The German supplier has a proper product strategy for the Indian car market wherein it is targeting the demand for keyless go systems, steering wheel switches and other operating components.

It is to be noted that the company has its footprint across 14 locations (in 10 countries) worldwide and employs more than 7,000 professionals. The automotive industry globally contributes to nearly 84 percent of its overall business.

With its latest move to design and develop products in India, the Marquardt Group is yet another foreign player leveraging the Make-in-India mantra. 


Your association with India and the local automobile industry spans more than a decade. What are the changes you see in this industry now?
We see many more new cars, a wide variety of them manufactured by many different carmakers here now. We see different segments expanding. We see adoption of higher standards, products becoming more competitive with time. I think that the passenger cars in this market are extremely competitive, much more than they were a decade ago, and I completely support the need for competition.

If there is no competition, why would any company evolve in terms of technology and value addition? For example, if some company manages to offer a keyless device for cars with the same quality as we do at half our prices, then we need to go back to the drawing board, re-design and work hard to evolve and offer better features.

A number of foreign OEMs and suppliers say that if you survive and make profits in India, you can do that anywhere in the world. Would you also say the same about this market?
I won’t say entirely. Because I believe that there are other markets also which are as competitive as India. May be in a way this is right but I believe that every single market has its own requirements.

If I compare the Indian market with Russia’s, that is some sort of South American market. So I would not say that the Indian market is more difficult than those markets.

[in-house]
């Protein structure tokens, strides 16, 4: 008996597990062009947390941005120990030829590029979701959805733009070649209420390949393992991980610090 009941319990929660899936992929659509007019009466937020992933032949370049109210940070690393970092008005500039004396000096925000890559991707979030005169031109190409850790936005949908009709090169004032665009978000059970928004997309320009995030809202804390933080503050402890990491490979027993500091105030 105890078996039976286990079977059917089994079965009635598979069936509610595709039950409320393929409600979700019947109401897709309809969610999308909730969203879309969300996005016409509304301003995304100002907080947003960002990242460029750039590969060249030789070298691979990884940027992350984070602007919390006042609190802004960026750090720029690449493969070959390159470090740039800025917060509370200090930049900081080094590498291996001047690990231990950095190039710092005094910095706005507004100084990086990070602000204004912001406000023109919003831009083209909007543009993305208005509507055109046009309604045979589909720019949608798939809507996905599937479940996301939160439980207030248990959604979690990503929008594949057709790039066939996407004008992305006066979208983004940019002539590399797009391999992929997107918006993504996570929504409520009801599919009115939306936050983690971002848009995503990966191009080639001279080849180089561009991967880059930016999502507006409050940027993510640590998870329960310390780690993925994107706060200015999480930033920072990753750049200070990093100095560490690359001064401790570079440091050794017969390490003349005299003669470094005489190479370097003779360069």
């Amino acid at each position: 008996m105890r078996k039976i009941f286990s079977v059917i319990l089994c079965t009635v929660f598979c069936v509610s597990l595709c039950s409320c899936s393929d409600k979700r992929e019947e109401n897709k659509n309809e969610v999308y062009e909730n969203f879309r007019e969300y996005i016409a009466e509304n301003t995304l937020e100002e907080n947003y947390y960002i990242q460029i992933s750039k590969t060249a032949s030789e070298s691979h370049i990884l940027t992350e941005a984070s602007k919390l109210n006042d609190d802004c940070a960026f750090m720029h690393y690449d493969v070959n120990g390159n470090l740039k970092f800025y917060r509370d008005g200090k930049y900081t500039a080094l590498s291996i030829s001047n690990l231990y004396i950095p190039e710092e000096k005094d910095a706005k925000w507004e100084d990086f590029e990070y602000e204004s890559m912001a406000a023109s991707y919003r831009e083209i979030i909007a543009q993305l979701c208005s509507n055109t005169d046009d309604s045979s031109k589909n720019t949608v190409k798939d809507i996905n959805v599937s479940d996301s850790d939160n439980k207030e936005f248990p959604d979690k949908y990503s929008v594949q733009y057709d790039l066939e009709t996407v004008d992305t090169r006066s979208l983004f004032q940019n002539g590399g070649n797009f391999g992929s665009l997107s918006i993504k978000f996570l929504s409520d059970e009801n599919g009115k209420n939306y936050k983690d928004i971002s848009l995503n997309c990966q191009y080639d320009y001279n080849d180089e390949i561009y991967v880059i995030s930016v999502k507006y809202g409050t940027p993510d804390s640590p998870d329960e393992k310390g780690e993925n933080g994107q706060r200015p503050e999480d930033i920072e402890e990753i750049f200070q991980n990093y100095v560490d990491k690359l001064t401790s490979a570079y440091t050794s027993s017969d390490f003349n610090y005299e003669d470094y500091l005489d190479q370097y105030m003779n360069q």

Do you mean that in terms of cost competencies?
I mean it in terms of getting access to the customers, getting reliable contracts in place and a number of other factors. But, I must tell you, there is no free lunch in the European market. As you known, market prices have come down so much for these type of products (products similar to Marquardt’s global automotive portfolio), that I do see that higher volumes would drive the growth.

From time to time, customers like to have additional features, and then it’s about technology and innovation, and not only about the costs.

You are a supplier to a number of OEMs in India. How do you see Indian OEMs opening up to new innovative technologies in terms of costs and additional value?
This varies dramatically, from some OEMs being unresponsive at all to some being absolutely open to embracing new technologies.

You make products for premium cars. Now (after the Tata Motors business) you are making products for regular cars. How are you balancing your profitability?
You don’t always have to develop a new product. There can be offshoots from existing (premium) product platforms. For example, if we made an advanced car key for a particular model then the same platform can be used for making a similar (yet different) key for a different car model.

If you utilise a basic product design for developing an all-new product, then you can cut down your costs substantially. Secondly, regular cars fetch volumes, which is great.

What are the new innovative products you are working on that will majorly kick off in the near future?
There are many but mainly I would say the battery management system for hybrid and pure electric cars and touchpads for infotainment systems. Also, I believe that the keyless-go system will catch up in volumes.

You have some direct competitors in India which have grown inorganically, by acquiring other entities. What strategy do you have to compete with them in this market?
I believe that we develop our own products and technologies and our customers know that. We don’t need to acquire any company to learn or get access to new technologies. We are proud of our organic growth.